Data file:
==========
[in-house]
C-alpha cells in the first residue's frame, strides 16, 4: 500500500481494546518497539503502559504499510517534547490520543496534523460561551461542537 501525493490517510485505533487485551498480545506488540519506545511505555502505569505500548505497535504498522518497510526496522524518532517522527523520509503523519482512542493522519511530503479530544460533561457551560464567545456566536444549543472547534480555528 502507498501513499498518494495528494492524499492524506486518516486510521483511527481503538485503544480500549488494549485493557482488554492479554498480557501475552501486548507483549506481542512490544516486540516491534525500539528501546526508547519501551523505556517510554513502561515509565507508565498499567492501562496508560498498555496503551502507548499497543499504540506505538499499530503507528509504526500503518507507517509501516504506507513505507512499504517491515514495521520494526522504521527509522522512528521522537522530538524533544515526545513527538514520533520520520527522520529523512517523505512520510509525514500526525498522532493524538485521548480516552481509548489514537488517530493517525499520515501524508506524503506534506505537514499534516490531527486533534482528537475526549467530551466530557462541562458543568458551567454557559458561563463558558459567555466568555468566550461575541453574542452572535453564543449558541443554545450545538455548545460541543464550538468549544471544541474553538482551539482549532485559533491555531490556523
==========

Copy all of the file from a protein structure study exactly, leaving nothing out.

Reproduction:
[in-house]
C-alpha cells in the first residue's frame, strides 16, 4: 500500500481494546518497539503502559504499510517534547490520543496534523460561551461542537 501525493490517510485505533487485551498480545506488540519506545511505555502505569505500548505497535504498522518497510526496522524518532517522527523520509503523519482512542493522519511530503479530544460533561457551560464567545456566536444549543472547534480555528 502507498501513499498518494495528494492524499492524506486518516486510521483511527481503538485503544480500549488494549485493557482488554492479554498480557501475552501486548507483549506481542512490544516486540516491534525500539528501546526508547519501551523505556517510554513502561515509565507508565498499567492501562496508560498498555496503551502507548499497543499504540506505538499499530503507528509504526500503518507507517509501516504506507513505507512499504517491515514495521520494526522504521527509522522512528521522537522530538524533544515526545513527538514520533520520520527522520529523512517523505512520510509525514500526525498522532493524538485521548480516552481509548489514537488517530493517525499520515501524508506524503506534506505537514499534516490531527486533534482528537475526549467530551466530557462541562458543568458551567454557559458561563463558558459567555466568555468566550461575541453574542452572535453564543449558541443554545450545538455548545460541543464550538468549544471544541474553538482551539482549532485559533491555531490556523